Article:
I was recently asked to list my ten most memorable reads. In my last blog entry I said that time, place and circumstance impact a book’s importance for an individual. Upon looking at my book list, however, I notice another dominant factor. The majority of my choices have a relationship to education. This isn’t surprising, since I’ve been a student or a teacher for much of my life, but it also says something about me as a reader. I enjoy a book more, when I delve into it through active analysis.
When I was teaching, I used the analogy of a pizza to clarify and/or justify literary analysis. You can eat a simple cheese pizza without any extra toppings, and it can satisfy your hunger, just as a simply constructed piece of writing without much depth can satisfy your reading desires. There are, however, many other types of pizza. Some have multiple toppings that offer a wide range of experiences to your taste buds, much as the stimulation that densely constructed writing can provide for your brain and emotions through plot, images, use of language, symbols, themes and so on. Of course someone who doesn’t care about extra toppings/literary density can eat/read the simple pizza/literary work, but it’s a shame not to take advantage of all the goodness that’s sitting there waiting to be enjoyed.
My first taste of extra toppings was in high school. I don’t remember the grade level, or the teacher, but I have always remembered the thrill of studying A Tale of Two Cities. It whetted my appetite not only for more Dickens, but also for more in-depth reading experiences.
Although I didn’t study A Portrait of the Artist as a Young Man (Joyce), it is peripherally related to education in that I read it on a train, when I was moving away from home for the first time to attend college. Being in a highly emotional state, I needed a “loaded” reading experience to sustain me on my journey, and give me strength for what was to come. Luckily I’d already had enough experience with analysis to absorb what I needed from the book.
There is a lot to be said for how a pizza is served to you. You can eat it straight out of the box, or you can enjoy it on fine china, placed in front of you by a skilled waiter. I was fortunate to receive that level of expert attention when I studied The Waves (Woolf) and Tess of the D’Urbervilles (Hardy). Although I was introduced to these books in the unlikely setting of a theatre school, my instructor was a true literary scholar. I’m sure that her knowledge and passion for the material sparked not only my initial response to what for me were new styles of writing and ways of seeing the world, but have also had a great deal to do with my life-long regard for the novels and their authors.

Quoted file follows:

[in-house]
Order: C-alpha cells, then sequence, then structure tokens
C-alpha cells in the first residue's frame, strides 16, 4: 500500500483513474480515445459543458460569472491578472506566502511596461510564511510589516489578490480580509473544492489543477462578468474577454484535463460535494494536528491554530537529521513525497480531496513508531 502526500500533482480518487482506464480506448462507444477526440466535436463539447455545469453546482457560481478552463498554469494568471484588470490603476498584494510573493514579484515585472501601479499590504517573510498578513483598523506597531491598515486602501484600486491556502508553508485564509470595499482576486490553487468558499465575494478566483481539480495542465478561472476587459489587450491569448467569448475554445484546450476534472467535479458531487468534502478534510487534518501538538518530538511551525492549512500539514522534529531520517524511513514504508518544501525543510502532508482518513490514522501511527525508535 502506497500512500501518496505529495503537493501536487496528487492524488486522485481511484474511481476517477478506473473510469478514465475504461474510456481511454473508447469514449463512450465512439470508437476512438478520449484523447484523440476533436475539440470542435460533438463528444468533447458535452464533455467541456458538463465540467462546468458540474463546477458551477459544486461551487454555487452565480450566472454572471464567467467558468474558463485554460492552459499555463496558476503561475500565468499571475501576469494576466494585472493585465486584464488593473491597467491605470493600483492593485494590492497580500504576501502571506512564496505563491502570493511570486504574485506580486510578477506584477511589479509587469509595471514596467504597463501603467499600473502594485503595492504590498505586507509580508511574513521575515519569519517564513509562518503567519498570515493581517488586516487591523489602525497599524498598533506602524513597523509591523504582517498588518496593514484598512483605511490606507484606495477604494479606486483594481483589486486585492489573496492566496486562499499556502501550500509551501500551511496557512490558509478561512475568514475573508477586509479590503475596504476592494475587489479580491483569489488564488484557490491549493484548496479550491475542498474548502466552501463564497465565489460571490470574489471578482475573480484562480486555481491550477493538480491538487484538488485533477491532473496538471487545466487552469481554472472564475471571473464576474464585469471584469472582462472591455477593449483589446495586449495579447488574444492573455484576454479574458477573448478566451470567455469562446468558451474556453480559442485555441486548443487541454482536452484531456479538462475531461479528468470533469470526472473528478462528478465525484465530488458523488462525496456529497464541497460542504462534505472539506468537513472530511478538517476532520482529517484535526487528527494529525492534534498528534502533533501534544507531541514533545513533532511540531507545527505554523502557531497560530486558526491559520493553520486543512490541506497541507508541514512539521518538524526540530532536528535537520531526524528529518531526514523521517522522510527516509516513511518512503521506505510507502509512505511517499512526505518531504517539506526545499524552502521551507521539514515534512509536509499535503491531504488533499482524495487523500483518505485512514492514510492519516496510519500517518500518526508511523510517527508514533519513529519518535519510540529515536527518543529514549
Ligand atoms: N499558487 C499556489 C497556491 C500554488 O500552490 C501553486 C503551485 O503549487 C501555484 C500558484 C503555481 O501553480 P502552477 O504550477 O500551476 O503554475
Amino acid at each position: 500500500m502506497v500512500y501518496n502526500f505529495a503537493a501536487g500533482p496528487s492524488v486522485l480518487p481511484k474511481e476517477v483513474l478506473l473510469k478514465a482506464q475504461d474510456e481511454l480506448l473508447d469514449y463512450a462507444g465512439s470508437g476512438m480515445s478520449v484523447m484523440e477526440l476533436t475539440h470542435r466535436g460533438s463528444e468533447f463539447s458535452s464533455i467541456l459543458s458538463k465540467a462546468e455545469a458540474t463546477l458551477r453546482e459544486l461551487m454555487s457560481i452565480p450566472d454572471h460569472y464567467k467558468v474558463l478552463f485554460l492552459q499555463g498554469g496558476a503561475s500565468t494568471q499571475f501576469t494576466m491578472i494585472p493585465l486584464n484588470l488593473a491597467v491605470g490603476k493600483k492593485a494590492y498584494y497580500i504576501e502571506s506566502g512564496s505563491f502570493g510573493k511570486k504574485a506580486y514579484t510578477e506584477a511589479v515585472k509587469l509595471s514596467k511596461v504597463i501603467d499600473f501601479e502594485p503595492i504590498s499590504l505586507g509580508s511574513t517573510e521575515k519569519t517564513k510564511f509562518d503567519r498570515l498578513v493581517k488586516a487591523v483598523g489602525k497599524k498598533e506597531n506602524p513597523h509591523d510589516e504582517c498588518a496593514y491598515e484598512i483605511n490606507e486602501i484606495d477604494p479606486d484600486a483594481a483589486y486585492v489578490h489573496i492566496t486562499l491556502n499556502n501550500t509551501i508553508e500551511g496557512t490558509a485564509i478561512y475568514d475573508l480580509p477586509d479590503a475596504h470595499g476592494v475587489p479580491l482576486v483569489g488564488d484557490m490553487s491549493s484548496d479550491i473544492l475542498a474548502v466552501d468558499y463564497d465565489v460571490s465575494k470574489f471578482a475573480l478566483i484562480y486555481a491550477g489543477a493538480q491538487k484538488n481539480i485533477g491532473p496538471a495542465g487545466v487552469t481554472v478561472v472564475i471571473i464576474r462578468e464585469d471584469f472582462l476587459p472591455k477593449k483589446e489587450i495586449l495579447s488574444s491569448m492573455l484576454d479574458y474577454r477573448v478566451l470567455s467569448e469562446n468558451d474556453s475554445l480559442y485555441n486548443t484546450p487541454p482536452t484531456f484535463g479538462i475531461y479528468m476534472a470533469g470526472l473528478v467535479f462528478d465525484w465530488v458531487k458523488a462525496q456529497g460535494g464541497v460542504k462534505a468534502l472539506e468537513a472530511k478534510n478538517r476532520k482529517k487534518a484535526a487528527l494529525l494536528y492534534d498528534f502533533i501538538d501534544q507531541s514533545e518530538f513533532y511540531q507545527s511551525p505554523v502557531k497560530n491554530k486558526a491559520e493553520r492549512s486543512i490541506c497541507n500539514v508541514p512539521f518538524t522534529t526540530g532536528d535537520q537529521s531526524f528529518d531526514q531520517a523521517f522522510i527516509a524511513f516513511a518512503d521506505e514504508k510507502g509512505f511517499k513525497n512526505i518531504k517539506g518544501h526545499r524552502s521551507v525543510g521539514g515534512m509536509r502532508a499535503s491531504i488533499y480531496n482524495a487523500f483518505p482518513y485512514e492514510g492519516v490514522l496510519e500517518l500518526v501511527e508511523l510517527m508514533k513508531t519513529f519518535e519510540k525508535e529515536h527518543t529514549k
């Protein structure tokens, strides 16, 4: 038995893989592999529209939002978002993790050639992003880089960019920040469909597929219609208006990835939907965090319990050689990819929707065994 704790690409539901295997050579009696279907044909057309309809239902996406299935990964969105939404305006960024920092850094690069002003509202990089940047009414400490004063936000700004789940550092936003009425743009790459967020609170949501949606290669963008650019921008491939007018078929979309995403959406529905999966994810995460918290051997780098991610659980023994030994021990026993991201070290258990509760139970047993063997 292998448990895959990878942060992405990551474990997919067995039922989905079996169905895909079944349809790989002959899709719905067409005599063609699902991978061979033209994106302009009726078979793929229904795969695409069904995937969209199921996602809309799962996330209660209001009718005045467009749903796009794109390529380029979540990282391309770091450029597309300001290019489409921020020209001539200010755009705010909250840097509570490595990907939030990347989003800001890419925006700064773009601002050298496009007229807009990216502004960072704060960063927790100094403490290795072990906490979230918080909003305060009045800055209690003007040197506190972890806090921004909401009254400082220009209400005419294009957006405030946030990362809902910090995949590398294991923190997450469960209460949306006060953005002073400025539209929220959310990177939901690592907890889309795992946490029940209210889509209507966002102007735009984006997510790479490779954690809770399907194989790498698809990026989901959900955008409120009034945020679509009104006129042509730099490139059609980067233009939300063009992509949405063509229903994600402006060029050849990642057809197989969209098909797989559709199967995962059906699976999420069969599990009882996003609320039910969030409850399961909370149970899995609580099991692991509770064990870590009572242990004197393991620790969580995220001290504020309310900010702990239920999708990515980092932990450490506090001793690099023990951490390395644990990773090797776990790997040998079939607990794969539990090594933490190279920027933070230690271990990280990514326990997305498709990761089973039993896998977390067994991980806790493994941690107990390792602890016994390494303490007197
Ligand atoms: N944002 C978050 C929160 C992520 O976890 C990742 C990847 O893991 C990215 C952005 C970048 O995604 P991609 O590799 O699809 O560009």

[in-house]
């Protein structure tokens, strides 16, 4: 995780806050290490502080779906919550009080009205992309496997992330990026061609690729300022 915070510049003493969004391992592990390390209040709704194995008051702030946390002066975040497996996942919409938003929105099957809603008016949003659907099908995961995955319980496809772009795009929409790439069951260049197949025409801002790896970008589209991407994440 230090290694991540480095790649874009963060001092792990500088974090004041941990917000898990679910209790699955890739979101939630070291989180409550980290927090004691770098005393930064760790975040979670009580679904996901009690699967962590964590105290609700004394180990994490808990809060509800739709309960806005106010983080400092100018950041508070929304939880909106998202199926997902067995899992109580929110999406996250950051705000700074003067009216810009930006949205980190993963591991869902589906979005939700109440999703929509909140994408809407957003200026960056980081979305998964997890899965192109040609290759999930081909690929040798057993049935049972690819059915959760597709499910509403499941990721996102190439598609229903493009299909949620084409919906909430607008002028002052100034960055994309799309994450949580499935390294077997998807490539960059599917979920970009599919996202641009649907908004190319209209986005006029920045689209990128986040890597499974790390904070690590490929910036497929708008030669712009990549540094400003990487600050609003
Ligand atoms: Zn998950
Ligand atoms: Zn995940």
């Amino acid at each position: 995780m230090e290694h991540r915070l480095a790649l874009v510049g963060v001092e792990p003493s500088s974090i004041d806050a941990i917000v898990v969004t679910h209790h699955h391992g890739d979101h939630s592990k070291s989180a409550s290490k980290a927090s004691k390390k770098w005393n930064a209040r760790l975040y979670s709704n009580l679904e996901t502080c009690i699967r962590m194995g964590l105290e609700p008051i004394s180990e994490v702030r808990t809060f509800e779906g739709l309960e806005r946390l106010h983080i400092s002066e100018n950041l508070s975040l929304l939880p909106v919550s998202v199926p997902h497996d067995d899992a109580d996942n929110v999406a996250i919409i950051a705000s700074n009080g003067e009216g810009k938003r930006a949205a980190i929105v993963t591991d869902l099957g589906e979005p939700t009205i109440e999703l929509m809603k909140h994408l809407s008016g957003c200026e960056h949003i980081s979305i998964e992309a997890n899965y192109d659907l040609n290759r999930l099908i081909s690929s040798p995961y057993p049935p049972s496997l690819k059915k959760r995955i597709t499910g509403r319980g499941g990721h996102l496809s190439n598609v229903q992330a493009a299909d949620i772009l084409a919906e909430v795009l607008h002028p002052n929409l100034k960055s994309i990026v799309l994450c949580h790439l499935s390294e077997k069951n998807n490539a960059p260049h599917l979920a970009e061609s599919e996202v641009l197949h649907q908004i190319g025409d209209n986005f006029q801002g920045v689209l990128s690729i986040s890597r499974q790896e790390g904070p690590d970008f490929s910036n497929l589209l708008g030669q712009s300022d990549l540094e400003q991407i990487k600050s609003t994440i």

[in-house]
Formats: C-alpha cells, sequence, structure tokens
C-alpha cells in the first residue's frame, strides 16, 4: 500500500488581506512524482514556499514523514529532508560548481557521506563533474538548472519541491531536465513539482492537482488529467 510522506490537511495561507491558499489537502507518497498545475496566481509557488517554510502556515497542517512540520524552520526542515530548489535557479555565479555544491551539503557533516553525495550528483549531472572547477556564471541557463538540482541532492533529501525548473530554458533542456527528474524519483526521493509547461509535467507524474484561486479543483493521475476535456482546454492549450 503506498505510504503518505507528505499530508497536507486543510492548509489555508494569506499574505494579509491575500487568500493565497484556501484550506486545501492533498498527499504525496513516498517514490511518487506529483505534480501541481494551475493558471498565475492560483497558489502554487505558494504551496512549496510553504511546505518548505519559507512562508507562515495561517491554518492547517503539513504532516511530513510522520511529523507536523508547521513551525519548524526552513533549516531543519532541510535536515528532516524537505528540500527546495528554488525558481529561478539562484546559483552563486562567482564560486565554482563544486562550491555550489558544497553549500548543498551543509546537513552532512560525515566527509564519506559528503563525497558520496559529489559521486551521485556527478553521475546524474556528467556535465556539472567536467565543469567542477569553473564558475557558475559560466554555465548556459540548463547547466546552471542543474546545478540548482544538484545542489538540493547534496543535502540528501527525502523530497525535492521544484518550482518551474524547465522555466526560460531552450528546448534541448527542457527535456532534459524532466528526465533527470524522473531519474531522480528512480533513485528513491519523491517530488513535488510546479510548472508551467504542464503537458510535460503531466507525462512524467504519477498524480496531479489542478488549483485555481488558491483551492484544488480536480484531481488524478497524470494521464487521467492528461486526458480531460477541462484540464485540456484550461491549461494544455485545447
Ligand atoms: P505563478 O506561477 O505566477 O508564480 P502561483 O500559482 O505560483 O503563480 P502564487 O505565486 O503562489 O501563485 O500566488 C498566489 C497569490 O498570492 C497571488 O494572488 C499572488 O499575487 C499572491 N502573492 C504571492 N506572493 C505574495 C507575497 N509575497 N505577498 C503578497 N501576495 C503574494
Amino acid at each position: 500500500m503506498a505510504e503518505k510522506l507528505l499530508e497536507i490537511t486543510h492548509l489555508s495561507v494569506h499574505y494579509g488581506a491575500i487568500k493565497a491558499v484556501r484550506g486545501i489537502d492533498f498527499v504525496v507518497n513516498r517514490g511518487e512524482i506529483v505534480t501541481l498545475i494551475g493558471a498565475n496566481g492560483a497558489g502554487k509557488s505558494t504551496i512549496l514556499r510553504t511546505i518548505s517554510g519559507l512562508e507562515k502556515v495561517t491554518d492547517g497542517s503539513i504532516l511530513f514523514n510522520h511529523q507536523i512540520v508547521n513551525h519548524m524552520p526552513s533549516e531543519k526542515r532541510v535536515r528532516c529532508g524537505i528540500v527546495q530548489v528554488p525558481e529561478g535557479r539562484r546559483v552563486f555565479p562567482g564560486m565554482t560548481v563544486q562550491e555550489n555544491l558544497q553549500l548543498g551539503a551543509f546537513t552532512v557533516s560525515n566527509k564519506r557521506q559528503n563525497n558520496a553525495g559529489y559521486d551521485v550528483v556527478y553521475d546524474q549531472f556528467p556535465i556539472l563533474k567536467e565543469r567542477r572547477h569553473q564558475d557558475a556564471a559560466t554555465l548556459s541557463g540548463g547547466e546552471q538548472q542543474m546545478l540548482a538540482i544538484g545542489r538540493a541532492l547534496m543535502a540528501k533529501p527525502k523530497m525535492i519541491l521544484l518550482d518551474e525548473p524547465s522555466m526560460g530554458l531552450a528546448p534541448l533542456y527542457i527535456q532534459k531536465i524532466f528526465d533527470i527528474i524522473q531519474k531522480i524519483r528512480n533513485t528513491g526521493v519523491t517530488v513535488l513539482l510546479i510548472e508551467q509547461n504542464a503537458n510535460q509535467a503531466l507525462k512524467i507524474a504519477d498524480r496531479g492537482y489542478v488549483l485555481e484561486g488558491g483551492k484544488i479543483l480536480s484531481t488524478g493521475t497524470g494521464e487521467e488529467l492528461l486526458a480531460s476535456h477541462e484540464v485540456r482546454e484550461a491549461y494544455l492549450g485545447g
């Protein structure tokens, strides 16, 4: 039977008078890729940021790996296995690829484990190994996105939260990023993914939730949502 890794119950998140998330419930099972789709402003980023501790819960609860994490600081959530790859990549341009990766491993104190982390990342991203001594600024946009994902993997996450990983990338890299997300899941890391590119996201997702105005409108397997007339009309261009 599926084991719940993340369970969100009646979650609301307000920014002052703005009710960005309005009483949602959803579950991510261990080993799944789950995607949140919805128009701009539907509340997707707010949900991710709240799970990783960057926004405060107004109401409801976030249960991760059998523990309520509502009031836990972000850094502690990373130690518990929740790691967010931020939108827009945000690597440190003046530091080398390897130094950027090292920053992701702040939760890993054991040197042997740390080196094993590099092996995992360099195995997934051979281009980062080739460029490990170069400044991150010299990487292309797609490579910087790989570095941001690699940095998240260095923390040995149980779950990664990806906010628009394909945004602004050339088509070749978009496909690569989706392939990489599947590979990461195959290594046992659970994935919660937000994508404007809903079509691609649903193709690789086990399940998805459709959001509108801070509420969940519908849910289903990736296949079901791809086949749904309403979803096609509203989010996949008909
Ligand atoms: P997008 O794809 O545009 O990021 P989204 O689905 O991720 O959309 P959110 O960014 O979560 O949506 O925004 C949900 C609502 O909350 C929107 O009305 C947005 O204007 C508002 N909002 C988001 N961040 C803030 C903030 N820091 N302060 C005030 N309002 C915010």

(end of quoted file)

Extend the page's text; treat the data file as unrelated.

I have had the pleasure of teaching several of the books that made my list/menu, but two in particular are worth mentioning. In the Skin of a Lion was published in 1987 to critical acclaim, and as a result it was included in a Canadian literature course I was taking as part of my M.Ed. I fell in love with the book for many reasons: the history, the setting, Ondaatje’s writing style. It had such an impact on me that I subsequently used it for several years as a core book in a Can Lit course I was teaching.
Last but definitely not least is a book with which I have the most history. I never studied it (as a student), but I did teach it between forty and fifty times over a period of twenty-two years. Only a novel as good as To Kill a Mockingbird (Lee) can be revisited so many times and still present the reader with new details, and new insights on life. Within its pages there are undoubtedly enough “toppings” to appeal to any reader’s taste.
Below I have included my list of books. I would love to hear your feedback. Do you have a favourite book?
1. The Waves, by Virginia Woolf
2. Tess of the D’Urbervilles, by Thomas Hardy
3. To Kill a Mockingbird, by Harper Lee
4. The Orenda, by Joseph Boyden
5. The Stone Angel, by Margaret Laurence
6. The Cat’s Eye, by Margaret Atwood
7. A Tale of Two Cities, by Charles Dickens
8. The Poisonwood Bible, by Barbara Kingsolver
9. A Portrait of the Artist as a Young Man, by James Joyce
10. In the Skin of a Lion, by Michael Ondaatje
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